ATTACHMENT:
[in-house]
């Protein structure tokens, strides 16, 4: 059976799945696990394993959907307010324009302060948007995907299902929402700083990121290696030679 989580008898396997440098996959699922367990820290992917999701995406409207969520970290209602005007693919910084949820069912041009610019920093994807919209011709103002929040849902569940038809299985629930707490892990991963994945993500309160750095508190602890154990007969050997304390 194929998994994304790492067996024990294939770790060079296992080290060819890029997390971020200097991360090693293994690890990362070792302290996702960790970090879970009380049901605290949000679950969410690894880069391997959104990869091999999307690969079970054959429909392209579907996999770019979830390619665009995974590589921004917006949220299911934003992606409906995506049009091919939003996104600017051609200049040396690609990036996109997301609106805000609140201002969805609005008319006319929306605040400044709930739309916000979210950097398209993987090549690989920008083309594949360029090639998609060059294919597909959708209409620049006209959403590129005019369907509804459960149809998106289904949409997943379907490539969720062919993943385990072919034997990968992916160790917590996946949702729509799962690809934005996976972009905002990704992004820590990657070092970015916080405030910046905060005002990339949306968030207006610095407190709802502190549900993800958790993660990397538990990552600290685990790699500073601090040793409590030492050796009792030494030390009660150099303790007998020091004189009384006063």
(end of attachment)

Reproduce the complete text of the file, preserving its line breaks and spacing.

[in-house]
């Protein structure tokens, strides 16, 4: 059976799945696990394993959907307010324009302060948007995907299902929402700083990121290696030679 989580008898396997440098996959699922367990820290992917999701995406409207969520970290209602005007693919910084949820069912041009610019920093994807919209011709103002929040849902569940038809299985629930707490892990991963994945993500309160750095508190602890154990007969050997304390 194929998994994304790492067996024990294939770790060079296992080290060819890029997390971020200097991360090693293994690890990362070792302290996702960790970090879970009380049901605290949000679950969410690894880069391997959104990869091999999307690969079970054959429909392209579907996999770019979830390619665009995974590589921004917006949220299911934003992606409906995506049009091919939003996104600017051609200049040396690609990036996109997301609106805000609140201002969805609005008319006319929306605040400044709930739309916000979210950097398209993987090549690989920008083309594949360029090639998609060059294919597909959708209409620049006209959403590129005019369907509804459960149809998106289904949409997943379907490539969720062919993943385990072919034997990968992916160790917590996946949702729509799962690809934005996976972009905002990704992004820590990657070092970015916080405030910046905060005002990339949306968030207006610095407190709802502190549900993800958790993660990397538990990552600290685990790699500073601090040793409590030492050796009792030494030390009660150099303790007998020091004189009384006063």